Certainly John Adams was sometimes a difficult man to know – short tempered and judgemental (although only with the strong – if you were in trouble or desperate there was no better man to know than John Adams, even if you had been a sworn enemy of his), but then Louis X back in the Middle Ages (the man who ended slavery in France – and broke the back of serfdom) was also known as “Louis the Quarrelsome” due to his observed habit of getting into loud arguments with various people.

  • CaptDMO

    “The 1619 project wasn’t about being right.”
    I think it fair to add…The 1619 project wasn’t about being right….from it’s conception.
    NYT has lost it’s “of record” status quite some time ago, has lost a astonishing amount of “demographic”
    to that new fangled internet and “smart” phones.
    Throwing wooden shoes into the modern machinery?
    Controversy sells, and “get ’em when they’re young”. Captured (mandatory) audience.
    Well known “sales” strategy. Like Cola, or “fast” food, or Communism, or deviant sexual grooming.

    I wonder how the traditionally superior private (K)El-Hi schools are responding to NYT’s “The 1619 project” ?

  • Paul Marks

    To bobby and others.

    Yes the schools and universities are dominated by the left – and they were so dominated long before the NYT’s “1619 Project”.

    And this includes many private schools – the expensive ones that boast of getting students into “good universities”.

    The utter HATRED (and hatred is not too strong a word) that the left establishment elite have for the United States and the American people is savage – it is pitiless. The establishment elite (the “Progressive” Collectivist left) massively exaggerate anything bad about American history and culture – and they hide (or sneer at) anything good.

    This is, alas, normal in the Western world now – it is the “treason of the intellectuals”, the very people who should be the guardians of our culture and traditions of liberty, are the people working to destroy these things.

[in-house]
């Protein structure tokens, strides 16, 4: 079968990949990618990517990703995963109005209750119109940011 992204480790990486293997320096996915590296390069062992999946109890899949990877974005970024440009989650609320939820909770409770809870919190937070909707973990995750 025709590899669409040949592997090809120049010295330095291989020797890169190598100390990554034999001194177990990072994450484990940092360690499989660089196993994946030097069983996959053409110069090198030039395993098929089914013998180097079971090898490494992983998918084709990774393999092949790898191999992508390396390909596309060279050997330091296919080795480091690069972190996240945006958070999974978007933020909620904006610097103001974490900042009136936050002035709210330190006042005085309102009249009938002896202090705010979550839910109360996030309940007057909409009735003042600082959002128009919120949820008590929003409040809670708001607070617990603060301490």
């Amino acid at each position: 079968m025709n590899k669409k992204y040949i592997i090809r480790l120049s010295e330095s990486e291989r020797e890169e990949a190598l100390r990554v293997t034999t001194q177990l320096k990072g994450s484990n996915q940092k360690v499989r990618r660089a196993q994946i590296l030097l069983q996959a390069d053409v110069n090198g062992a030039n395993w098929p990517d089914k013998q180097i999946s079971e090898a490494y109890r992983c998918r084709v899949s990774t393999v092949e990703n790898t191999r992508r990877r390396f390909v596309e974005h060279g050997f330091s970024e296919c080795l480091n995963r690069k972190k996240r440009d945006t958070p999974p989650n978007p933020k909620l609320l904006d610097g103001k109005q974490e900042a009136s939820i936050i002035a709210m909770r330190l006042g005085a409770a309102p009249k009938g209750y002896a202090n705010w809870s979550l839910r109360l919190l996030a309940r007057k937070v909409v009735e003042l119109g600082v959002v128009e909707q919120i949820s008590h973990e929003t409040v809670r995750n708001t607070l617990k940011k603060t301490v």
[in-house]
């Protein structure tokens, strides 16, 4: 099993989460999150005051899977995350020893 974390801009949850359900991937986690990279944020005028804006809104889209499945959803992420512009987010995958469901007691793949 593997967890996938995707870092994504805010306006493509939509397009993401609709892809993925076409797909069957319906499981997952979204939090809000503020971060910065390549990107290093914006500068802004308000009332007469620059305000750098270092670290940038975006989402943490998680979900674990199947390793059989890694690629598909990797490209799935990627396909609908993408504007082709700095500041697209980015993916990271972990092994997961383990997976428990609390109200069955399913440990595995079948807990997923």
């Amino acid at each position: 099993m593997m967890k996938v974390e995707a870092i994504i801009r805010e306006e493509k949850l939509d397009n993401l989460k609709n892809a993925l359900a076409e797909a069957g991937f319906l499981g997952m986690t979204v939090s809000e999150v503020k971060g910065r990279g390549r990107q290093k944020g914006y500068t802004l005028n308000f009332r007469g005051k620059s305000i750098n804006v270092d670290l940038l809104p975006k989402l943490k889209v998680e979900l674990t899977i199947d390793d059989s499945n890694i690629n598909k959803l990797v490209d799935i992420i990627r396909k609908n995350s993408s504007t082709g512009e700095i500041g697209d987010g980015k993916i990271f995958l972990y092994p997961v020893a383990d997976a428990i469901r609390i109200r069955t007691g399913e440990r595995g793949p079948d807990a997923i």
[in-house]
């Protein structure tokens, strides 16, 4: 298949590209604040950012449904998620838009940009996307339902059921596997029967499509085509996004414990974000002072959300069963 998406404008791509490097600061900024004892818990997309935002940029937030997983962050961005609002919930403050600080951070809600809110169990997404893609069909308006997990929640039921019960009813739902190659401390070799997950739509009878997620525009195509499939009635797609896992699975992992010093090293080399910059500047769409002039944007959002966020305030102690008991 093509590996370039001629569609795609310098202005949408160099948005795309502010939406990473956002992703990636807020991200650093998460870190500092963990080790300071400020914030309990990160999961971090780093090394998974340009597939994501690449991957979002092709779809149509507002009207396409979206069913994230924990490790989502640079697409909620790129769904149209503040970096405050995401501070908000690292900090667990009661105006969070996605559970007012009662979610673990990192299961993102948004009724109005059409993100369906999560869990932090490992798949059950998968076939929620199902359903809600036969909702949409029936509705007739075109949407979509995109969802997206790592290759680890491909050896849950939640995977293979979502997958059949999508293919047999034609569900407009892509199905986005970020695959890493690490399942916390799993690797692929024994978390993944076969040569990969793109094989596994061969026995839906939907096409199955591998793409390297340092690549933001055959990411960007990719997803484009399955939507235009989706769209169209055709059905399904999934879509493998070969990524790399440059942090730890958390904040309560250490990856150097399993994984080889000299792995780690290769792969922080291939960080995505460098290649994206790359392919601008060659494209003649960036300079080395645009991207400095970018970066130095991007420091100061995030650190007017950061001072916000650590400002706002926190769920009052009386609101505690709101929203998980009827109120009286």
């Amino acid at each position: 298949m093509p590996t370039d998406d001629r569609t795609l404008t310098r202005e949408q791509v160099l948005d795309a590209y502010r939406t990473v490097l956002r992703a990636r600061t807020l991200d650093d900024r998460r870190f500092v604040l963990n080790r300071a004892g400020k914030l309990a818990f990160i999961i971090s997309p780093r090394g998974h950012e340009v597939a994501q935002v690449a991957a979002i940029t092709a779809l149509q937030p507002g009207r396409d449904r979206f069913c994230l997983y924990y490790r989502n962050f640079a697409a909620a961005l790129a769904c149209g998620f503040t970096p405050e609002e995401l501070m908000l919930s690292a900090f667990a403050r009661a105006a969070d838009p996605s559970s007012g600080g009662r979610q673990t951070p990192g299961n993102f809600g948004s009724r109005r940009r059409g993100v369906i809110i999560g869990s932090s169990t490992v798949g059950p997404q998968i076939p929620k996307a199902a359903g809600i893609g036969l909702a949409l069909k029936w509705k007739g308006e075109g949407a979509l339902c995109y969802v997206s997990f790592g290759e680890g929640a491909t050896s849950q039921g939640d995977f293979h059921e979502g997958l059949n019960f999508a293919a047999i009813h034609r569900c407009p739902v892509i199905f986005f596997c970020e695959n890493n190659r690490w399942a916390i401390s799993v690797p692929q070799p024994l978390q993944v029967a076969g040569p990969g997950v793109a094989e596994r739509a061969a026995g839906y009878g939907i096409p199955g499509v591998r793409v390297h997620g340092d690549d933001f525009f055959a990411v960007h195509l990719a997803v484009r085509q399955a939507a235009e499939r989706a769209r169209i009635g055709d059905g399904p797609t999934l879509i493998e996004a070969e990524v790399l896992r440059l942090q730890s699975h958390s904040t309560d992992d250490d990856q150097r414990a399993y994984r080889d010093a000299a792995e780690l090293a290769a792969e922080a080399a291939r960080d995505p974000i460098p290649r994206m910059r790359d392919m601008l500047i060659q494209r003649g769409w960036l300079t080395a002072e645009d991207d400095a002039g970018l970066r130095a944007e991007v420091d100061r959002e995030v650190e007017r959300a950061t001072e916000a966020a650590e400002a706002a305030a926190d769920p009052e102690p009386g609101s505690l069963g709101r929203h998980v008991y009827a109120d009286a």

And it is not just the education system and the government bureaucracy – the management of most large Corporations (private business enterprises) are now dominated by people with, frankly, Marxist “exploitation” and “oppression” assumptions.

  • It dismays me that people speak about this in the past tense. (bobby, March 10, 2020 at 8:57 pm)

    Not me (not in Niall Kilmartin, March 10, 2020 at 3:37 pm). If we want to be able to speak of it in the past tense, we need to act against the corruption of teaching.

    In the UK, we’ve had our election and for five years can (in no small part) only hope (volubly) that Boris et al will act against the Education Department – a place that Cummings and colleagues do know something about. Is there any reason for not shutting down that department in toto, entrusting to the Treasury the task of issuing tax waivers and credit payments (i.e. ‘vouchers’) to all Brits with children who today are eligible for state education, and having a Treasury-recruited small team monitor financial corruption – which could include testing what proportion of a school’s children get the jokes in ‘1066 and all that’ and/or etc.?

    My answer is that there is no insuperable reason AFAICS, and non-trivial political gain for Boris et al. – but whether anything approaching it will happen is quite another question.

    In the US, the education department swamp seems very far from drained. I appreciate that its wholesale abolition or radical downsizing is doubtless formally a much harder matter than here, and Trump (via Betsy deVos) only even nominally rules the federal part, which is not all of it.

  • Paul Marks